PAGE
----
JEFFERSON CITY, Mo. – State Sen. Andrew Koenig is sponsoring a Parents’ Bill of Rights in an effort to create more transparency between school districts and students’ parents.
If passed, SB 810 would establish “The Parents’ Bill of Rights for Student Well-Being” along with other provisions to Missouri’s Department of Elementary and Secondary Education (DESE).
“One thing we’re trying to do is to create transparency,” Koenig, R-St. Louis County, told The Heartlander. “Obviously transparency is a key component because I think due to COVID and online learning, that has caused people to be able to see what’s being taught in the schools.”
The legislation would require each school district to consult with parents, teachers and administrators to develop a policy to promote parental involvement in the school system. This would include a plan for parental participation, and procedures allowing parents to object to certain classroom materials and to withdraw their children from certain sexual education coursework, among other provisions.
The bill also would prohibit any employee of a government entity, school district or public institution from encouraging or coercing a minor child to withhold information from their parent.
“I think we’ve seen that our parents are upset about what’s being taught,” Koenig said. “We need to create accountability in the school system, and I think accountability means giving parents more control. After all, I believe parents care about their kids more than the institution of a school district, so we need to give as much power to those parents as possible.”
Koenig’s bill is in response to swaths of parents nationwide reporting controversial topics in their children’s school curriculum, but school boards refusing to address their concerns. Parental concerns include critical race theory, The 1619 Project and other race-based narratives. Many have argued the pandemic was the first time parents had a lens into what their child was learning at school.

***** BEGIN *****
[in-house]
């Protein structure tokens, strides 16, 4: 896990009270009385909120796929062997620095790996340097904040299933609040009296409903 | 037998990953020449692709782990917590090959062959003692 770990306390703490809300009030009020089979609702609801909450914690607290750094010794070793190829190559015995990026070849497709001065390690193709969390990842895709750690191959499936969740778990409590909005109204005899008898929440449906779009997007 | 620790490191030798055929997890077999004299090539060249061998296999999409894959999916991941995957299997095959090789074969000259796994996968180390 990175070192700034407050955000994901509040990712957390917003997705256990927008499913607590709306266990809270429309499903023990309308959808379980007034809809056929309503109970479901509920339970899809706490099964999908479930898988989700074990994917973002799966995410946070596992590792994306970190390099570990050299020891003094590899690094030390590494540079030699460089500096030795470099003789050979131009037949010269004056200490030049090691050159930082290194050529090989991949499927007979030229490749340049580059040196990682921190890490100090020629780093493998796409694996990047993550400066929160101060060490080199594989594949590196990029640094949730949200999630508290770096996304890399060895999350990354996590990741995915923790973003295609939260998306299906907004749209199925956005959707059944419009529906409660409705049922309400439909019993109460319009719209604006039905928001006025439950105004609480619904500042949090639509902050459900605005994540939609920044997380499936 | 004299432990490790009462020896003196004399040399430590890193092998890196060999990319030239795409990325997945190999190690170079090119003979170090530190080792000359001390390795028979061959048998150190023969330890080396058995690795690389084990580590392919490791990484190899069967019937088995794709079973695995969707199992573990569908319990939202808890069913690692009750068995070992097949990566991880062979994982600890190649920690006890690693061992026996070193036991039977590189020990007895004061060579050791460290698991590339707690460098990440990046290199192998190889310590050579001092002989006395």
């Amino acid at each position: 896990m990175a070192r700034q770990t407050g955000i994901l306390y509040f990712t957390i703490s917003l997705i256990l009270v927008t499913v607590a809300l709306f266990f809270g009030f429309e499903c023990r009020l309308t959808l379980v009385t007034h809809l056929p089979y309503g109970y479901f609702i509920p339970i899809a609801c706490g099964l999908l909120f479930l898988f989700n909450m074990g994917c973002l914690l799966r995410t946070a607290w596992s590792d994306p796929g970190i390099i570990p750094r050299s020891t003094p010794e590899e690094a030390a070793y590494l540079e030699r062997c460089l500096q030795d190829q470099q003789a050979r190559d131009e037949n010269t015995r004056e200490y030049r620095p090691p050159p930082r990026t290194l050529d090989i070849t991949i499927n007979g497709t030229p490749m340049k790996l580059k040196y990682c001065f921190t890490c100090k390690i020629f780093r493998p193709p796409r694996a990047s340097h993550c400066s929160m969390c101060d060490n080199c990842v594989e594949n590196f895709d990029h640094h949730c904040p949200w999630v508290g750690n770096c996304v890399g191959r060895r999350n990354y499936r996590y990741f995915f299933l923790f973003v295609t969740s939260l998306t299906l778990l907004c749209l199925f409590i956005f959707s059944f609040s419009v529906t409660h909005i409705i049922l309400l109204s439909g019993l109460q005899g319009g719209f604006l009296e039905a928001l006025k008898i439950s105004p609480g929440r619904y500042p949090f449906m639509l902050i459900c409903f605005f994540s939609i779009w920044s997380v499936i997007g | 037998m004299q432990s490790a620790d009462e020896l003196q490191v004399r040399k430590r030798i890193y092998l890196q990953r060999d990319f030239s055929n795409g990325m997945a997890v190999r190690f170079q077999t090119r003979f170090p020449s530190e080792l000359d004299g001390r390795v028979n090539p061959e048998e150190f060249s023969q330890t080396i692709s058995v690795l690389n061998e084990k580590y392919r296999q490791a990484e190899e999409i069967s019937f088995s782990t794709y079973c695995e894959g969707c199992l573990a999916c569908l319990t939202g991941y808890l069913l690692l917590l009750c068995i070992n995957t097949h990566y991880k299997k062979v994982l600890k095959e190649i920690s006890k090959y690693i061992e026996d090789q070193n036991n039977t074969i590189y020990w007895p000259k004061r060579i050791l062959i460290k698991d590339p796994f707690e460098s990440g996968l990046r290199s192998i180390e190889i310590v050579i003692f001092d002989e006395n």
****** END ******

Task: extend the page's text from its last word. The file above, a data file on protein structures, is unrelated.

Under SB 810, a parent may file a formal objection with the school board to any school policy, practice or procedure that violates provisions in the bill. Within 30 days, the school board must either deny the complaint or issue “an implementation plan to immediately exempt the child from the policy, practice or procedure,” according to the bill summary. Parents would have 15 days to appeal a school board’s decision to DESE.
Additionally, SB 810 would create the “Missouri Education Transparency and Accountability Portal” for a detailed look into what public schools are teaching. The portal would be an online tool where any citizen can access each school district’s curriculum, source materials and professional development materials.
Koenig also is sponsoring SB 647, which would establish an appeals process similar to SB 810 for parents who object to certain policies, practices or procedures of a school district.
Although DESE would not comment on specific pending legislation, Chief Communications Officer Mallory McGowin said in a statement to The Heartlander, “Transparency is a cornerstone of operations for any public entity.”
Koenig’s Parents’ Bill of Rights has been referred to the Senate Education Committee, where it is awaiting a hearing.
“I think there’s a good chance we’ll pass something related to CRT,” Koenig said. “I’m not sure if it will be Senate Bill 810 or Senate Bill 647, or someone else’s bill where some of these ideas get put into another bill. But I do think there’s enough momentum on the Republican side and enough parents are upset about it that we are likely to get something done.”